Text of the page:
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Arthur Chivers

Corporal 6259 Arthur Chivers DCM, B Company, 2nd Battalion Royal Berkshire Regiment

 

Arthur was born ca 1882 in Barbados, the son of David Chivers and his wife Henrietta (née Berry). It is not known how they came to be in Barbados; Henrietta’s father was a mariner, so they may have travelled with him. However, they had returned to England by 1883, when Arthur's sister Henrietta was born in David’s home town of Newbury. At the time of the 1891 census, they were living in Axe & Compasses Yard (behind the Axe & Compass beerhouse in St Mary’s Hill ).


Berkshire Regiment badge

The regimental badge of the Berkshire Regiment, as used on CWGC headstones.

The 1911 census found Arthur a long way from home - in Meerut, India, where he was serving in the 2nd Battalion of the Royal Berkshire Regiment. From Meerut the battalion moved to Jhansi, where they were to be found at the outbreak of war in August 1914. Arrangements were quickly made to get them back to England, where they landed on 22 October and moved up to Winchester to became part of the 25th Brigade in the 8th Division. A rapid change of kit and they were shipped across to France in early November, arriving at Merville on 11 November to reinforce the battered British Expeditionary Force.


For the next three years Arthur’s life can be followed in the war diaries of the 2nd Battalion as they went through the horrors of the Battles of Loos and the Somme and many other engagements, interspersed with periods of rest and training behind the lines.


DCM

The Distinguished Conduct Medal.

In the aftermath of the Battle of Passchendaele, Arthur had his moment of greatest glory. On 2 December 1917 the Battalion (lead by B Company and part of D Company) took part in an attack on the German lines north of Passchendaele itself. As his company moved forward they came under fire from a German machine gun; disregarding his own safety Arthur charged the machine gun alone, putting it out of action and even taking five prisoners. For this selfless act of bravery that saved the lives of many of his comrades Arthur was awarded the Distinguished Conduct Medal (second only to the Victoria Cross as a gallantry medal for 'other ranks'). The award was noted in the battalion war diary entry for 30 December 1917 and announced in the London Gazette of 4 March 1918. The citation reads: For conspicuous gallantry and devotion to duty in rushing forward by himself when the advance was held up by machine gun fire, shooting the gunner, and capturing the gun and five prisoners.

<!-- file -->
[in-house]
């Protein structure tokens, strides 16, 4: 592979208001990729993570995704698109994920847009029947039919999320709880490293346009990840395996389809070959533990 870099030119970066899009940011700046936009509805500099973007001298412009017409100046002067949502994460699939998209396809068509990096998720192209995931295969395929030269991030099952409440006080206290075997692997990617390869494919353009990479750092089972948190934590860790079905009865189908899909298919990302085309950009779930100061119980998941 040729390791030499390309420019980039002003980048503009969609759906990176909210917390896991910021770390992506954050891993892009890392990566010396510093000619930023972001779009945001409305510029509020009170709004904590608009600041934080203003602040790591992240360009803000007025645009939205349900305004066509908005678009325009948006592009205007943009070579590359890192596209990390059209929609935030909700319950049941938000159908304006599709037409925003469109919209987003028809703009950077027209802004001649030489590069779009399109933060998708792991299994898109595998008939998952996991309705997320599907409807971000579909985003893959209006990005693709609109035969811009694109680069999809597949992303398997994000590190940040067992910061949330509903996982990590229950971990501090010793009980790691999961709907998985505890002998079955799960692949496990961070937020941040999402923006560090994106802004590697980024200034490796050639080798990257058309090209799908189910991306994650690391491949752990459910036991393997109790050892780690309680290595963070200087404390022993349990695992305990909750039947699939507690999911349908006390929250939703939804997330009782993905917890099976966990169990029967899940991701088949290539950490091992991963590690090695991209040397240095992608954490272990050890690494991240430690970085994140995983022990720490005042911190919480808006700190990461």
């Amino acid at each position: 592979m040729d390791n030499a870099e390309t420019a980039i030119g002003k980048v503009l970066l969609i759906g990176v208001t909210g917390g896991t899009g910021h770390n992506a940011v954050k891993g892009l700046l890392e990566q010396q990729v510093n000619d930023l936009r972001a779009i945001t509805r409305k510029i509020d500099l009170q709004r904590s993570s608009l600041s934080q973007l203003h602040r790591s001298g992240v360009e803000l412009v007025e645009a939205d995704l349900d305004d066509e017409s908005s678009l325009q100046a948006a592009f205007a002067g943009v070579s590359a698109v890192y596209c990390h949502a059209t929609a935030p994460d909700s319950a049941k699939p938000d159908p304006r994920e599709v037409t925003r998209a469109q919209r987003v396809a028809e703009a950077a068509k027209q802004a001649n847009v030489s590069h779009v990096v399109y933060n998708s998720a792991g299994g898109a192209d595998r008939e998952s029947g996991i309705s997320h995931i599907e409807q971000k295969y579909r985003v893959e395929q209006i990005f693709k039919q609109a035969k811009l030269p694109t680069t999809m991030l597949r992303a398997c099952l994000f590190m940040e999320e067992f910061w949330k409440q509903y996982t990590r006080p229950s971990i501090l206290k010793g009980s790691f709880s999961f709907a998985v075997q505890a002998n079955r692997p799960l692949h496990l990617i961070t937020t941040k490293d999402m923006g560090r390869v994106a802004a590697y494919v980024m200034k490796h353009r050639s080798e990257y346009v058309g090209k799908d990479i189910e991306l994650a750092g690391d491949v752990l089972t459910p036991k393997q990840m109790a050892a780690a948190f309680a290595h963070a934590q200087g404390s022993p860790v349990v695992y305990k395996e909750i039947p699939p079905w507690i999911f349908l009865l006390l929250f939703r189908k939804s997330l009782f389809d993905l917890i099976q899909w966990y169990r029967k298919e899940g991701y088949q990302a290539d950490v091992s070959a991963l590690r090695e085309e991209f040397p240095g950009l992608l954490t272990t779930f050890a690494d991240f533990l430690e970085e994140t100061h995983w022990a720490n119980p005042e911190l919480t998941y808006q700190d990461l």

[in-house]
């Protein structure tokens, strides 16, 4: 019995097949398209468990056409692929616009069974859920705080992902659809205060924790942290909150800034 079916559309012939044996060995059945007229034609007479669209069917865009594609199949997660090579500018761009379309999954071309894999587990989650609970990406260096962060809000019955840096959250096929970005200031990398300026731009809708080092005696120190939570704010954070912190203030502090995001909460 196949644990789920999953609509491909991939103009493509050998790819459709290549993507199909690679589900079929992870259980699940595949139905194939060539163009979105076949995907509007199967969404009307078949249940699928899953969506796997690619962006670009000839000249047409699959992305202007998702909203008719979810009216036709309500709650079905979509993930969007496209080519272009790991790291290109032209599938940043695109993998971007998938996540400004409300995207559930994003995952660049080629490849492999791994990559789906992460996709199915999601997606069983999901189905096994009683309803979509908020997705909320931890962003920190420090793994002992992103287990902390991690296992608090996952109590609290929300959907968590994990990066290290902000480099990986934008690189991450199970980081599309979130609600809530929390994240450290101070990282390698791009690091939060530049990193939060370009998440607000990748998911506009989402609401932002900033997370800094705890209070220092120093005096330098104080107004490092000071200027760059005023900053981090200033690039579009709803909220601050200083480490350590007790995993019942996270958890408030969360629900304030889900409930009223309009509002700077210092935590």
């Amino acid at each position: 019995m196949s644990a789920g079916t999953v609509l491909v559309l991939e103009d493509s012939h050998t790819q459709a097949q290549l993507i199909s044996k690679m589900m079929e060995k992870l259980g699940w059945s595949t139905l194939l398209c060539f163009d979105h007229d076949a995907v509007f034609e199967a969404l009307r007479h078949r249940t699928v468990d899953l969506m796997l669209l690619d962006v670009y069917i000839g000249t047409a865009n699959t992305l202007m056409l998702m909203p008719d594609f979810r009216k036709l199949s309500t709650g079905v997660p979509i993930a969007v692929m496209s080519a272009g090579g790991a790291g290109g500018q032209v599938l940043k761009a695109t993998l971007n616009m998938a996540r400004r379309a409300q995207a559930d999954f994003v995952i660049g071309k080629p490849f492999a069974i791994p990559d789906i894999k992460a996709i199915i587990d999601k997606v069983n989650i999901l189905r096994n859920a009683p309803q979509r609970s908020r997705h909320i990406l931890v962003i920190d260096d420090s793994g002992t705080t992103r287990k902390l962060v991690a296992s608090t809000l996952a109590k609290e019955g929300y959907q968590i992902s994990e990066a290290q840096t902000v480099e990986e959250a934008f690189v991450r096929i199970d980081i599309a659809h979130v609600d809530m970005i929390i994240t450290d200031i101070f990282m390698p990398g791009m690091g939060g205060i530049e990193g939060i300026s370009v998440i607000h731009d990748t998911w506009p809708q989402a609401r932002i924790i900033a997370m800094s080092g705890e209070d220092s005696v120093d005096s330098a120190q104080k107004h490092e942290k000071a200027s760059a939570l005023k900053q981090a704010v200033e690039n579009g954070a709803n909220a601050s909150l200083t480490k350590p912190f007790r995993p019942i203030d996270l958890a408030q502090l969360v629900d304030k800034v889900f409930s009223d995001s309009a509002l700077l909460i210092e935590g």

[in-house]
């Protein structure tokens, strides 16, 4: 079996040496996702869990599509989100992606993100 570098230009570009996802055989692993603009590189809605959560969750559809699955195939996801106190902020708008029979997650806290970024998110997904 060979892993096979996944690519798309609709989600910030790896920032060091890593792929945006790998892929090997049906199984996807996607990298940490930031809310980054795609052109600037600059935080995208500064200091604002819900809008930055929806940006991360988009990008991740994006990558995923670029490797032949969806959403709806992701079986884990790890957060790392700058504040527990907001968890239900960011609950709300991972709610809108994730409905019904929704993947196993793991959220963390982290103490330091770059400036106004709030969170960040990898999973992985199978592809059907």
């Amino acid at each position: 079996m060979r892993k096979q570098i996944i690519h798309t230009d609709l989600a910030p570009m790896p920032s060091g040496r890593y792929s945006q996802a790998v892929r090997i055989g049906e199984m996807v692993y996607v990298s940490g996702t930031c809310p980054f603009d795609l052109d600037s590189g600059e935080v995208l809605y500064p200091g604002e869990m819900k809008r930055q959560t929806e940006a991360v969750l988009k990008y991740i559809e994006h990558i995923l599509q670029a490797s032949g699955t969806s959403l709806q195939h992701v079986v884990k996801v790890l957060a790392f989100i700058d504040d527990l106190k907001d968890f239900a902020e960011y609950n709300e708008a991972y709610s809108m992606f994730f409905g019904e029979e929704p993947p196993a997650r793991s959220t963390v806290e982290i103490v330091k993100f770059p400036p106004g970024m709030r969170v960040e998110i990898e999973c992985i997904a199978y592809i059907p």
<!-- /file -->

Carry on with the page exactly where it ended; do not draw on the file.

When the great German spring offensive (Kaiserschlacht aka the Ludendorf Offensive) began in late March 1918, the 2nd Battalion were at the southern end of the British lines in the Somme area. It was this front that bore the brunt of the main German attack (codename Michael). In a series of desparate rear-guard actions from 23 to 31 March the battalion suffered heavy losses (34 killed, 175 wounded 8 missing). It is almost certain that Arthur was one of those wounded during this period (the battalion commander, Lt Col C H Stirling was also among the wounded).

 

Arthur died on 2 April and was buried nearby. Following the war his body was exhumed and transferred to Pargny British Cemetery where 149 identified soldiers lie alongside over 450 unidentified comrades. Arthur lies in grave I.D.16.

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 Died this day:
19 October 1942
R L Philbey
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